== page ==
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Next up, a shortage of Mosaic hops?

Hops drying in Yakima kiln

Another press release, another foreign brewery raiding American hop stocks. First there was Heineken. Now it turns out Guinness Blonde American Lager is being brewed with a combination of Mosaic, Willamette and Mount Hood hops for a “floral, hoppy aroma.”

I have no idea how hoppy it might be, but when a press release goes out of its way to mention aroma it insinuates brewers are using more hops than the global average. That one of the varieties, Mosaic, is a costly propriety hop in rather short supply is almost incidental. Willamette and Mount Hood may not be sexy choices these days, but they are growing on land where farmers could be planting Cascade or Centennial or some other hop that may (or may not) soon be in short supply. Real estate is going to be a short term issue in the American northwest, although maybe not a long term one. We’ll see.

It is also worth reporting that last month in Oregon hop farmers talked about new demand for Willamette and Mount Rainier hops, primarily from A-B InBev, which — like Heineken and Guinness — has no problem paying for an ingredient the company wants.

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What I learned about beer today

BEER From The Expert's Viewpoint

“The original extract is … the most reliable measure of quality, and the determiner of types of products of the brewing industry.”

That’s from an “expert’s viewpoint.” At least in 1937.

I’m a sucker for the classic reprint series that BeerBooks.com began releasing in 2005. Granted, my “needs” are a little different than yours. John Arnold’s “Origin And History of Beer And Brewing From Prehistoric Times to the Beginning of Brewing Science And Technology” is a delightful if sometimes clumsy read, but from my viewpoint packed with essential information (some fact checking needed). Arnold’s “History of the Brewing Industry and Brewing Science in America” is likewise essential, along with “Beer, Its History And Its Economic Value As A National Beverage.”

BEER From The Expert's ViewpointThe latest, “BEER From The Expert’s Viewpoint” was written to serve the new generation of brewers who went to work after Prohibition ended in 1933. Before Prohibition, the Wahl-Henius Institute of Fermentology in Chicago was the premier brewing school in the country at the beginning of the twentieth century. “The Wahl-Henius Handy Book of Brewing, Malting and the Auxillary Trades” (by institute founders Robert Wahl and Max Henius) remains an essential resource, both for the details about brewing as well basic chemical analyses of many American and European beers not seen elsewhere.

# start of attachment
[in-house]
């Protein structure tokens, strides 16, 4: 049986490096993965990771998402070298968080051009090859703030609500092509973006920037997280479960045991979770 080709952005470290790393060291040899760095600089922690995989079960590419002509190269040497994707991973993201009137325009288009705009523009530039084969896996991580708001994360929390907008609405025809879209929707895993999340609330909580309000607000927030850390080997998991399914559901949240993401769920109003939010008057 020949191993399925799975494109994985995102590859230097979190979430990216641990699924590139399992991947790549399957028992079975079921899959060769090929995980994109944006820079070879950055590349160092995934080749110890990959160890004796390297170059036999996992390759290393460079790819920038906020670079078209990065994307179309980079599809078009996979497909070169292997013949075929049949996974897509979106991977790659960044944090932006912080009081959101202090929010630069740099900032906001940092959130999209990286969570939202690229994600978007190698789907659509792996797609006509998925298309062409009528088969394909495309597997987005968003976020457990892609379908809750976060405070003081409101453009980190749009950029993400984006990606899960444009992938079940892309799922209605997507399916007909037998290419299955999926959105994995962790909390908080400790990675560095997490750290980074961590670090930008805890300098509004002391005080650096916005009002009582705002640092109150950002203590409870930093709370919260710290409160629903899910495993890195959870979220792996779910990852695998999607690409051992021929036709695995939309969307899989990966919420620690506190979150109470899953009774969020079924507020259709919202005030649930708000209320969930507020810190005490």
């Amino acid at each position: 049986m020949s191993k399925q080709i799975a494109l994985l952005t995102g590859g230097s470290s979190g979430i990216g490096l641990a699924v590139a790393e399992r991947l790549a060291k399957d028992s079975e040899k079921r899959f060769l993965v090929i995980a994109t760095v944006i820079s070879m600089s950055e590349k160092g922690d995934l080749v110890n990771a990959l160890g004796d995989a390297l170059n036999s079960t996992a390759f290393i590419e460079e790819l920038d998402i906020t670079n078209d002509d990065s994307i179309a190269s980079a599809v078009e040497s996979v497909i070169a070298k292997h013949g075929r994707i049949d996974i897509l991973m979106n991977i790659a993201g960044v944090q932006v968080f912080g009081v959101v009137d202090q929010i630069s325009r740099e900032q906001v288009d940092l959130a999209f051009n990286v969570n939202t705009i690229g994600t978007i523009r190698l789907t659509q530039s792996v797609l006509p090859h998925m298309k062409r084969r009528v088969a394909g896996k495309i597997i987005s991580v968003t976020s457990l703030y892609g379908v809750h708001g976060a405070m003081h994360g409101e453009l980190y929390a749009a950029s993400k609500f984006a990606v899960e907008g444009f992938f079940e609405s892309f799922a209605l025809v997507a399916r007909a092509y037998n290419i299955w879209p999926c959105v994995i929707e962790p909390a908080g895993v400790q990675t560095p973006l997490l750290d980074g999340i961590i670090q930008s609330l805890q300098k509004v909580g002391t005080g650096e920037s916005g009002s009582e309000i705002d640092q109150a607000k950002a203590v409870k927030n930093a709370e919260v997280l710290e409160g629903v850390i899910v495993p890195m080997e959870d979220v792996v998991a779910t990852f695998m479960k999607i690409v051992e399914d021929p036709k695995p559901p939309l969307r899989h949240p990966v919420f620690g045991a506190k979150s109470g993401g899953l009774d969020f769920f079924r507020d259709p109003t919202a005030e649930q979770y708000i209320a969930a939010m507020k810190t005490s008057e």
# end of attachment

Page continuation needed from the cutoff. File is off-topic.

Robert Wahl wrote the “Expert’s View” with his son Arnold Spencer Wahl, and it is full of his personal observations on the previous 50 years of brewing. The Table of Contents reveals the rather broad scope of the book, but the bits of cultural history Wahl throws in are as valuable as looking at what brewers knew, or needed to know, in 1937. If you want to better understand the beer culture in and around Bamberg, Germany, you can visit the area. If you want to better understand how American beer culture evolved immediately following Prohibition you need to find a time machine or read a book like this.

But back to the value of original extract, and what made for a quality beer.

The original extract gives a beer all its distinguishing features and contributes not only the quality but the character of the brew! The original extract is also responsible for the real extract (residual extract) which is the main substance in the beer or ale … Alcohol is of minor consideration for the brewer. He does brew some of his products to obtain that tang demanded by the consumer but the composition of the extract is responsible for the flavor, the taste, the smell, for the fragrance, savor, bouquet, smack, and aroma; the palate-fullness, foam fineness, lasting quality, adhesiveness; color, clarity, brilliancy, sparkle, effervescence and süffigkeit. All these look to the real extract for their origin which is in turn indebted to the original extract for its existence.”

I also learned about “hospital odor” but will spare you those details.

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Citra hops were here

Oakham Ales Brewery, Peterborough

Timothy Taylor’s Boltmaker has won Champion Beer of Britain. Boak & Bailey offer some thoughts.

Oakham Ales Citra captured the silver. The picture at the top was taken at Oakham’s brewery in Peterborough last year and I wrote about the hop dust then. I don’t have anything to add, nor would I even try to match Ben McFarland’s ode to Citra.